Ever get close to settling a claim only to find the Medicare Set-Aside is a problem? Either the amount seems too low for the injured worker, or it seems too high for the payer. What do you do? How can you know if an MSA is appropriate for both sides and does not shift the burden of future medical to Medicare?
As much as you might seek a second opinion for a medical issue, getting an outside party to take a look at the MSA isn’t a bad idea — especially since the good ones will do it for free.
On its face, an MSA seems like it should be fairly straightforward. It’s an allotment of money to cover the injured worker’s medical needs for life. The idea is to make sure that the MSA portion of the settlement is available to cover future medical expenses, so they do not become the responsibility of Medicare to pay.
You might think it’s a simple matter of looking at the injured worker’s current medical expenses and extending them for the person’s expected lifespan, figuring in estimated inflationary costs. What seems like it should be a relatively simple process is anything but simple.
There are any number of things to include — or not — in an MSA. For example:
- Only costs related to the actual work injury should be included
- Only medications/procedures covered by Medicare should be included
- Only body parts associated with the claim and for which the payer has been paying should be included
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While those are among the basic issues to consider for MSAs, getting a truly accurate picture takes a thorough analysis and working with treating physicians to clarify ongoing treatment and medications.
For example, a careful review of medications might reveal that some are not specific to the accepted body parts. Or it may uncover the use of expensive, brand name drugs where generics could be substituted.
Looking at the provider’s notes might indicate recommendations for specific treatments that have may no longer be under consideration or even be totally inappropriate for the injured worker’s condition.
Among other potentially unnecessary cost drivers in MSAs are:
- Never filled or discontinued drugs
- Lag time in pharmacy price reductions, , e.g., lower price of a medication such as Meloxicam not reflected in MSA
- Use of inaccurate CPT codes and number of physician visits/year
- Urine drug screen test frequency and coding issues
Changes to the MSA
Finding unnecessary expenses is only part of the solution. It’s imperative to make sure that making changes or eliminating anything from the proposed MSA is done in a way that meets the approval of treating physicians — especially if seeking the approval from the Centers for Medicare and Medicaid Services.
While CMS approval for MSAs is not required by law, in many cases it is the prudent action to take to protect all parties. Those with expertise in the CMS approval process can save time and money.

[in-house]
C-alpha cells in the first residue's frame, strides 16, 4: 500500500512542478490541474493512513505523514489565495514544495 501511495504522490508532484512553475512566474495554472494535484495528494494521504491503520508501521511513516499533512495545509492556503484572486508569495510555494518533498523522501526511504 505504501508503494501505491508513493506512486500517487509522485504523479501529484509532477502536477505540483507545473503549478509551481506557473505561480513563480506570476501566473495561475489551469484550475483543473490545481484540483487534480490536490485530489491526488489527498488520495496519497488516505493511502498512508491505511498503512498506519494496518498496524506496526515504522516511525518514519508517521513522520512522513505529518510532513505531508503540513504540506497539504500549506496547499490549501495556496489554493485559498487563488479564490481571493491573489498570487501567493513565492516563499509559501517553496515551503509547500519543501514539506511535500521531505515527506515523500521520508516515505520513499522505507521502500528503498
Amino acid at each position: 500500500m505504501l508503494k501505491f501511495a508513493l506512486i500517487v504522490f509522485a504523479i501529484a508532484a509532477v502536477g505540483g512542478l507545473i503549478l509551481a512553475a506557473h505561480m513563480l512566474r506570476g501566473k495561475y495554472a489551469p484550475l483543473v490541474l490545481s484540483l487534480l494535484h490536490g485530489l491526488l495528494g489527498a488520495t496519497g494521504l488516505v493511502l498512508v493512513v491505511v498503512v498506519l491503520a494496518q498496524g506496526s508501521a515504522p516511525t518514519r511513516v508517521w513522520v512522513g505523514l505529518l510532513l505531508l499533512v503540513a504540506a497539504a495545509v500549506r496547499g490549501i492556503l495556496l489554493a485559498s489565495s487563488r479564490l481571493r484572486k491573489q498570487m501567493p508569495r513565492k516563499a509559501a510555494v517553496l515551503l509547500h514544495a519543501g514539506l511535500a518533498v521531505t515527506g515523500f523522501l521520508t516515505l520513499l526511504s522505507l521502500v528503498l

An example is the inclusion of MSA funds for medications and/or treatments that are not valid; either they are not appropriate for the person or, more than likely, they are no longer recommended. To confirm/verify, MSA experts need to speak with the treating physician who made the recommendations.
Frequently, the issue has been overlooked and never deleted from the physician’s notes. Having an MSA professional speak with the provider often results in getting agreement and written confirmation that the medication/procedure is no longer needed. That alone can save thousands of dollars in an MSA.
In some cases, a letter from the MSA vendor to CMS is warranted. For example, a ‘Body Part Letter’ can clarify what conditions are or are not being paid for by the insurer. That can also result in thousands of dollars saved by removing medications or treatment associated with the wrong body part.
The expected lifespan of the injured worker is also key to developing an accurate MSA. The person’s injury and comorbid conditions may dramatically change his life expectancy. A 35-year old male, non-smoker in tip top shape has a longer life expectancy than a 35-year old smoking male with hypertension, diabetes, and a severe injury. Using a ‘rated age’ can reduce the amount of the MSA to account for the discrepancy.
Working with CMS
Getting CMS approval for an MSA can be hugely challenging for those not intimately familiar with the agency’s processes. However, MSA experts who work with CMS day in and day out understand what needs to be done. These professionals understand when to press on against CMS arguments and when it is a losing endeavor. It’s also imperative to stay abreast of the continuing updates from CMS, such as coverage, coding and individual state pricing data. Those who have paid careful attention to CMS responses for years have unique insights into what CMS will and won’t accept. MSA experts understand how to nuance the phraseology and provide the specific documentation geared to a more likely acceptance from CMS. Finally, MSA experts are able to fully explain and defend the MSAs they provide.
Injured workers are much more likely to settle their claims if they believe they have the appropriate support and funding they need for the future. While ensuring that is crucial, it’s also vital to provide a settlement — and MSA — that meets their needs without costing unnecessary dollars for payers.
Author Michael Stack, CEO Amaxx LLC. He is an expert in workers’ compensation cost containment systems and helps employers reduce their workers’ comp costs by 20% to 50%. He works as a consultant to large and mid-market clients, is a co-author of Your Ultimate Guide To Mastering Workers Comp Costs, a comprehensive step-by-step manual of cost containment strategies based on hands-on field experience, and is the founder & lead trainer of Amaxx Workers’ Comp Training Center, which offers the Certified Master of Workers’ Compensation national designation.
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